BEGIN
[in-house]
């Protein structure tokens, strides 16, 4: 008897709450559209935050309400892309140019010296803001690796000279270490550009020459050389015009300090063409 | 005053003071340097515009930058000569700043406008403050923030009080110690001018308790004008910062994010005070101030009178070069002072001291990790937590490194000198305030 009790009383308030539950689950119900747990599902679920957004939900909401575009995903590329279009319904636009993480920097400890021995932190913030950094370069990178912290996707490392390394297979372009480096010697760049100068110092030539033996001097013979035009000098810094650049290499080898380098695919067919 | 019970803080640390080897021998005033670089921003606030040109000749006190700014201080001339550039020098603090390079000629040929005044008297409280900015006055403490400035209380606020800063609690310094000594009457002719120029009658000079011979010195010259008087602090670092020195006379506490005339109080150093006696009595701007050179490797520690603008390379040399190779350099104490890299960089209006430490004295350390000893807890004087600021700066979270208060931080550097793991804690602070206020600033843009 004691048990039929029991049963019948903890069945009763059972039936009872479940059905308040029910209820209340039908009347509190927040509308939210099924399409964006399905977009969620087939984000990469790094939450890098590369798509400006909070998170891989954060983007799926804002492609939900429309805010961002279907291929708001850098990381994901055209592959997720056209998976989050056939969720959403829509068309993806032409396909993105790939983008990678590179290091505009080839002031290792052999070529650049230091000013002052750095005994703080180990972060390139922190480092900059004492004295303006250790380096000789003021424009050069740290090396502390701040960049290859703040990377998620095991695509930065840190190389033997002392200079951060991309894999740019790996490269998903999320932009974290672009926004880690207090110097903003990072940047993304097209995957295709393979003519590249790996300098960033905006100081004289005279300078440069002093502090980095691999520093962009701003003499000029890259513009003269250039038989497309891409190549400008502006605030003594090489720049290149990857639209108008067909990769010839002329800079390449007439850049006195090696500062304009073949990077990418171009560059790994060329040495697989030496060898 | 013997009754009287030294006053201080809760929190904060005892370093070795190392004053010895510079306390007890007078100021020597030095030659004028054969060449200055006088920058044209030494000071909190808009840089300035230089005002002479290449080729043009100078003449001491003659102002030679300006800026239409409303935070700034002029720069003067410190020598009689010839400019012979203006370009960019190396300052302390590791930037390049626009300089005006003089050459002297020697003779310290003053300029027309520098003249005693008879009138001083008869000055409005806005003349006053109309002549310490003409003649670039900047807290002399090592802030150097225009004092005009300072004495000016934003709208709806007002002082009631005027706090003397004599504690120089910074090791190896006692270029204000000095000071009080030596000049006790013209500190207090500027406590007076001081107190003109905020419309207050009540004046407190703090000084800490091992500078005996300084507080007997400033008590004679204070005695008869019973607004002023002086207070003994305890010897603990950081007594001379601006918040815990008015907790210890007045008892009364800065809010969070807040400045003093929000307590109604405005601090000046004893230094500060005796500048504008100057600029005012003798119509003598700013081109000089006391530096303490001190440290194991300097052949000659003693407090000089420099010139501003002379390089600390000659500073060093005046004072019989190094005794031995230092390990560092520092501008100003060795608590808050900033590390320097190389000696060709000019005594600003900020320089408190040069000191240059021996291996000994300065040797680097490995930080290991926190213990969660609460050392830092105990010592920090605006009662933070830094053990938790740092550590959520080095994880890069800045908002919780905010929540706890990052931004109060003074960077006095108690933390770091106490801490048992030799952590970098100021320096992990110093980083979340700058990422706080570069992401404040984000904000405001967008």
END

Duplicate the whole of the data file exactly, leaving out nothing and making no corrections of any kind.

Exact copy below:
[in-house]
């Protein structure tokens, strides 16, 4: 008897709450559209935050309400892309140019010296803001690796000279270490550009020459050389015009300090063409 | 005053003071340097515009930058000569700043406008403050923030009080110690001018308790004008910062994010005070101030009178070069002072001291990790937590490194000198305030 009790009383308030539950689950119900747990599902679920957004939900909401575009995903590329279009319904636009993480920097400890021995932190913030950094370069990178912290996707490392390394297979372009480096010697760049100068110092030539033996001097013979035009000098810094650049290499080898380098695919067919 | 019970803080640390080897021998005033670089921003606030040109000749006190700014201080001339550039020098603090390079000629040929005044008297409280900015006055403490400035209380606020800063609690310094000594009457002719120029009658000079011979010195010259008087602090670092020195006379506490005339109080150093006696009595701007050179490797520690603008390379040399190779350099104490890299960089209006430490004295350390000893807890004087600021700066979270208060931080550097793991804690602070206020600033843009 004691048990039929029991049963019948903890069945009763059972039936009872479940059905308040029910209820209340039908009347509190927040509308939210099924399409964006399905977009969620087939984000990469790094939450890098590369798509400006909070998170891989954060983007799926804002492609939900429309805010961002279907291929708001850098990381994901055209592959997720056209998976989050056939969720959403829509068309993806032409396909993105790939983008990678590179290091505009080839002031290792052999070529650049230091000013002052750095005994703080180990972060390139922190480092900059004492004295303006250790380096000789003021424009050069740290090396502390701040960049290859703040990377998620095991695509930065840190190389033997002392200079951060991309894999740019790996490269998903999320932009974290672009926004880690207090110097903003990072940047993304097209995957295709393979003519590249790996300098960033905006100081004289005279300078440069002093502090980095691999520093962009701003003499000029890259513009003269250039038989497309891409190549400008502006605030003594090489720049290149990857639209108008067909990769010839002329800079390449007439850049006195090696500062304009073949990077990418171009560059790994060329040495697989030496060898 | 013997009754009287030294006053201080809760929190904060005892370093070795190392004053010895510079306390007890007078100021020597030095030659004028054969060449200055006088920058044209030494000071909190808009840089300035230089005002002479290449080729043009100078003449001491003659102002030679300006800026239409409303935070700034002029720069003067410190020598009689010839400019012979203006370009960019190396300052302390590791930037390049626009300089005006003089050459002297020697003779310290003053300029027309520098003249005693008879009138001083008869000055409005806005003349006053109309002549310490003409003649670039900047807290002399090592802030150097225009004092005009300072004495000016934003709208709806007002002082009631005027706090003397004599504690120089910074090791190896006692270029204000000095000071009080030596000049006790013209500190207090500027406590007076001081107190003109905020419309207050009540004046407190703090000084800490091992500078005996300084507080007997400033008590004679204070005695008869019973607004002023002086207070003994305890010897603990950081007594001379601006918040815990008015907790210890007045008892009364800065809010969070807040400045003093929000307590109604405005601090000046004893230094500060005796500048504008100057600029005012003798119509003598700013081109000089006391530096303490001190440290194991300097052949000659003693407090000089420099010139501003002379390089600390000659500073060093005046004072019989190094005794031995230092390990560092520092501008100003060795608590808050900033590390320097190389000696060709000019005594600003900020320089408190040069000191240059021996291996000994300065040797680097490995930080290991926190213990969660609460050392830092105990010592920090605006009662933070830094053990938790740092550590959520080095994880890069800045908002919780905010929540706890990052931004109060003074960077006095108690933390770091106490801490048992030799952590970098100021320096992990110093980083979340700058990422706080570069992401404040984000904000405001967008």